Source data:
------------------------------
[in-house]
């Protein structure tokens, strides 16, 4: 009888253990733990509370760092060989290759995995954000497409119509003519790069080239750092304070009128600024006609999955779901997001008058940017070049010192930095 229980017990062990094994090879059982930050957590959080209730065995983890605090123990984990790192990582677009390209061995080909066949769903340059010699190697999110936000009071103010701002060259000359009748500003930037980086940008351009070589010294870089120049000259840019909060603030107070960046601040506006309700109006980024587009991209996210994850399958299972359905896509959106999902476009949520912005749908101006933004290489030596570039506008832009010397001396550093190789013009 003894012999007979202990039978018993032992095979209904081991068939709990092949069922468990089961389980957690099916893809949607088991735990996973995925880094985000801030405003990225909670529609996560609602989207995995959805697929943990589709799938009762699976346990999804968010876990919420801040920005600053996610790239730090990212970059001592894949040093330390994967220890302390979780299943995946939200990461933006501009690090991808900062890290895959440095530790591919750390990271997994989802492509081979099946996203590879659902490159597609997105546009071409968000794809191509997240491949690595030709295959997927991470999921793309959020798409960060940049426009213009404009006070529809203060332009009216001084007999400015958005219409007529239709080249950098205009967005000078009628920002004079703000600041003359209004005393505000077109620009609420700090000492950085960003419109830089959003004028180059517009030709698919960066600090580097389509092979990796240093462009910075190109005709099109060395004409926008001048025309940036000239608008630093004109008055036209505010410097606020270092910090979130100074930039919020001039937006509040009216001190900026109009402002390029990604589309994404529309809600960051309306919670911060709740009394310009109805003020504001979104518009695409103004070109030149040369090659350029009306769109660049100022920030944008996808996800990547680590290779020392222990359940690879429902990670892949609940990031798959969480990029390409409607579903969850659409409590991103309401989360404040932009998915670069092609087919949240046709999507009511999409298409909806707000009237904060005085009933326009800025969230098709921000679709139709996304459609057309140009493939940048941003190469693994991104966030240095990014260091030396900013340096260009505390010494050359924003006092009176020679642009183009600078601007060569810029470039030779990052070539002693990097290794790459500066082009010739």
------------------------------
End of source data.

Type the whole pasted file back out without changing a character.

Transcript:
[in-house]
């Protein structure tokens, strides 16, 4: 009888253990733990509370760092060989290759995995954000497409119509003519790069080239750092304070009128600024006609999955779901997001008058940017070049010192930095 229980017990062990094994090879059982930050957590959080209730065995983890605090123990984990790192990582677009390209061995080909066949769903340059010699190697999110936000009071103010701002060259000359009748500003930037980086940008351009070589010294870089120049000259840019909060603030107070960046601040506006309700109006980024587009991209996210994850399958299972359905896509959106999902476009949520912005749908101006933004290489030596570039506008832009010397001396550093190789013009 003894012999007979202990039978018993032992095979209904081991068939709990092949069922468990089961389980957690099916893809949607088991735990996973995925880094985000801030405003990225909670529609996560609602989207995995959805697929943990589709799938009762699976346990999804968010876990919420801040920005600053996610790239730090990212970059001592894949040093330390994967220890302390979780299943995946939200990461933006501009690090991808900062890290895959440095530790591919750390990271997994989802492509081979099946996203590879659902490159597609997105546009071409968000794809191509997240491949690595030709295959997927991470999921793309959020798409960060940049426009213009404009006070529809203060332009009216001084007999400015958005219409007529239709080249950098205009967005000078009628920002004079703000600041003359209004005393505000077109620009609420700090000492950085960003419109830089959003004028180059517009030709698919960066600090580097389509092979990796240093462009910075190109005709099109060395004409926008001048025309940036000239608008630093004109008055036209505010410097606020270092910090979130100074930039919020001039937006509040009216001190900026109009402002390029990604589309994404529309809600960051309306919670911060709740009394310009109805003020504001979104518009695409103004070109030149040369090659350029009306769109660049100022920030944008996808996800990547680590290779020392222990359940690879429902990670892949609940990031798959969480990029390409409607579903969850659409409590991103309401989360404040932009998915670069092609087919949240046709999507009511999409298409909806707000009237904060005085009933326009800025969230098709921000679709139709996304459609057309140009493939940048941003190469693994991104966030240095990014260091030396900013340096260009505390010494050359924003006092009176020679642009183009600078601007060569810029470039030779990052070539002693990097290794790459500066082009010739």